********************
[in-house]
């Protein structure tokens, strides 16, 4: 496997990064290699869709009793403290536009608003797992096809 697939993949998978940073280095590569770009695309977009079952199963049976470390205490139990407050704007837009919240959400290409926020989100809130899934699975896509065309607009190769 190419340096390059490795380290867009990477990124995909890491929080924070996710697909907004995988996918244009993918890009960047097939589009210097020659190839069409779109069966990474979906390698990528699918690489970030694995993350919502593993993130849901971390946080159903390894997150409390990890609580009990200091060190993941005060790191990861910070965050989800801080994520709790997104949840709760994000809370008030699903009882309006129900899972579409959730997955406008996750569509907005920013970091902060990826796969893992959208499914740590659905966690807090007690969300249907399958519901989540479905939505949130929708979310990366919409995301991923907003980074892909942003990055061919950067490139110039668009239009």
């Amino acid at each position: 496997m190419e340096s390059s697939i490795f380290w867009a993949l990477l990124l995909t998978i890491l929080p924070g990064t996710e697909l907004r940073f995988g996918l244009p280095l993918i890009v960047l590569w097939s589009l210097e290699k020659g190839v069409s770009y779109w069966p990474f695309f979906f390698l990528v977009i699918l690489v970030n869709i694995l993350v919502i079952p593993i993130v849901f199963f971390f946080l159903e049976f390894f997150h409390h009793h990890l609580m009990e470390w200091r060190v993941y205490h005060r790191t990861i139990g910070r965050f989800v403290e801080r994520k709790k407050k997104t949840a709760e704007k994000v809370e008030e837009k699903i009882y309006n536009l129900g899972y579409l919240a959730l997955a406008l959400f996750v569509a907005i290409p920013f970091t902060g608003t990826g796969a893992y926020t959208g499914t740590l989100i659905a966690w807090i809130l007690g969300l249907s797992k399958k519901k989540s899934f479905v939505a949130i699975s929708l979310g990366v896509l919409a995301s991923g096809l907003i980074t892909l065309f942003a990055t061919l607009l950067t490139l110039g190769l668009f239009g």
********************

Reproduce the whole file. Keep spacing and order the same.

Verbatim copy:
[in-house]
């Protein structure tokens, strides 16, 4: 496997990064290699869709009793403290536009608003797992096809 697939993949998978940073280095590569770009695309977009079952199963049976470390205490139990407050704007837009919240959400290409926020989100809130899934699975896509065309607009190769 190419340096390059490795380290867009990477990124995909890491929080924070996710697909907004995988996918244009993918890009960047097939589009210097020659190839069409779109069966990474979906390698990528699918690489970030694995993350919502593993993130849901971390946080159903390894997150409390990890609580009990200091060190993941005060790191990861910070965050989800801080994520709790997104949840709760994000809370008030699903009882309006129900899972579409959730997955406008996750569509907005920013970091902060990826796969893992959208499914740590659905966690807090007690969300249907399958519901989540479905939505949130929708979310990366919409995301991923907003980074892909942003990055061919950067490139110039668009239009």
């Amino acid at each position: 496997m190419e340096s390059s697939i490795f380290w867009a993949l990477l990124l995909t998978i890491l929080p924070g990064t996710e697909l907004r940073f995988g996918l244009p280095l993918i890009v960047l590569w097939s589009l210097e290699k020659g190839v069409s770009y779109w069966p990474f695309f979906f390698l990528v977009i699918l690489v970030n869709i694995l993350v919502i079952p593993i993130v849901f199963f971390f946080l159903e049976f390894f997150h409390h009793h990890l609580m009990e470390w200091r060190v993941y205490h005060r790191t990861i139990g910070r965050f989800v403290e801080r994520k709790k407050k997104t949840a709760e704007k994000v809370e008030e837009k699903i009882y309006n536009l129900g899972y579409l919240a959730l997955a406008l959400f996750v569509a907005i290409p920013f970091t902060g608003t990826g796969a893992y926020t959208g499914t740590l989100i659905a966690w807090i809130l007690g969300l249907s797992k399958k519901k989540s899934f479905v939505a949130i699975s929708l979310g990366v896509l919409a995301s991923g096809l907003i980074t892909l065309f942003a990055t061919l607009l950067t490139l110039g190769l668009f239009g």